The Cultural Context of Medieval Music

The Cultural Context of Medieval Music

The Cultural Context of Medieval Music

The Cultural Context of Medieval Music

Synopsis

Nancy van Deusen's The Cultural Context of Medieval Music addresses the mental landscape surrounding music that, especially, was sung and experienced in the Middle Ages. Largely anonymous in its composition, and apparently lacking the motivation of fame and commerce, music within a well thought-out system of education served a purpose that goes far beyond casual entertainment or personal professional advancement. Offering experience through performance, music exemplified the basic principles not only of the material and possible measurements of the visible world—such as of objects, relationships, and movement—but also of the invisible materials of sound and time, making it an ideal medium for working with unseen substances such as concepts, imaginations, and ideas. St. Augustine in the late fourth century reinforced the importance of music for the process of learning when he wrote that nothing could be truly understood without music. This book shows how this, in fact, is the case—a message of great relevance today.

Excerpt

This volume addresses the problem of music and composition in an anonymous creative milieu, which could very well be the greatest impediment to understanding medieval music today. We have other examples of this problem of anonymous composition, for example, in the Glossa ordinaria, the large-scale medieval commentary on the Bible, produced largely by commentators who, even with the best of efforts at identifying them, have for the most part remained anonymous. But the problem is crucial for medieval music in relation to the medieval concept of “fame,” as well as the basic concept of what a “composer” is and does—as well in relation to the concepts of “creative originality” and “inspiration.” One might go so far as to remark that the medieval conceptualization of the creative process differs significantly in every conceivable way from the concept of creative work, as well as the composer, during the last two centuries, as well as today. Both the compositional process and ways in which this process differs significantly from what is normally assumed today have not, to my knowledge, been adequately explained. This book fills this gap and also supplies an urgently needed textbook for medieval music for the undergraduate university audience, the graduate student in medieval studies, as well as for the professional musicologist and medievalist.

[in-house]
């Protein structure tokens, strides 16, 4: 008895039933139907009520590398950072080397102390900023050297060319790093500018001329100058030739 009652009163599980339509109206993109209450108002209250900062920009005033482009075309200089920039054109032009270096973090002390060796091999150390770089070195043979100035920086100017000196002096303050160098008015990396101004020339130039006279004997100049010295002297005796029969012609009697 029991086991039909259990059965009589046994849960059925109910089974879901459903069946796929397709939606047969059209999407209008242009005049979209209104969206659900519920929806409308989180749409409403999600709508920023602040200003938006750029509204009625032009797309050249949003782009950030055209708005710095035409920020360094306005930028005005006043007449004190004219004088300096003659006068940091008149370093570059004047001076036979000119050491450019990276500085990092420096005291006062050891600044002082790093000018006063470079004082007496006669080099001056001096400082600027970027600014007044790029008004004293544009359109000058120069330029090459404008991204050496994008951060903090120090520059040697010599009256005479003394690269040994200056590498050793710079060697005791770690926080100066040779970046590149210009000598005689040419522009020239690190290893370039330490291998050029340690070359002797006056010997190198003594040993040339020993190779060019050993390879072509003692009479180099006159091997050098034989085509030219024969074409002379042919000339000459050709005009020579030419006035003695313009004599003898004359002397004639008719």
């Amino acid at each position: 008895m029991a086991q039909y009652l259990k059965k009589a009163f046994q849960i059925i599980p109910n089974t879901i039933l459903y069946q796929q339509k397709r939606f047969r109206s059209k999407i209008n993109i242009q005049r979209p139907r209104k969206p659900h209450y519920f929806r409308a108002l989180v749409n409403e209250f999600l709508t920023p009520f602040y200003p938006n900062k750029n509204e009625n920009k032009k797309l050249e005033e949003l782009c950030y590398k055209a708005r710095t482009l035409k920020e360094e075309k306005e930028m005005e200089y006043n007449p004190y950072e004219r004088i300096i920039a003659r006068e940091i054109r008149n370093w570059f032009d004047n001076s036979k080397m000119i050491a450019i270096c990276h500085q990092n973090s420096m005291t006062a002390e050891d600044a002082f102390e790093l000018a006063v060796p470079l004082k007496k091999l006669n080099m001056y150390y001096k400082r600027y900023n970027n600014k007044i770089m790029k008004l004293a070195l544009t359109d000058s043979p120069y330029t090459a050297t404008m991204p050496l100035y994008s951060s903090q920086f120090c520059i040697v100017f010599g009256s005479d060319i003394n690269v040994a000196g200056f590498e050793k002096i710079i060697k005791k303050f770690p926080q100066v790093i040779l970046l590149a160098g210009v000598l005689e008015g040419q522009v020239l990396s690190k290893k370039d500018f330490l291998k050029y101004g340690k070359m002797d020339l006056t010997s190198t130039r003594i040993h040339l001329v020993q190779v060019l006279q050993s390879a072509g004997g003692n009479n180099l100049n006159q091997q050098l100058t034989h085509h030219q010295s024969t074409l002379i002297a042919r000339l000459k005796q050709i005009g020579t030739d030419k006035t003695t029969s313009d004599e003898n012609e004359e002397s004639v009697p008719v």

Despite commonly held views of the creative process, the anonymous medieval artistic milieu is difficult to assess with the proper degree of understanding and appreciation. Accordingly, widely used and repeatedly published histories of music have often relied upon anachronistic, uncritically accepted assumptions of the so-called composer, such as Leonin, Perotin, and Franco of Cologne, who single-handedly “created” compositions for which much must be accepted in terms of . . .

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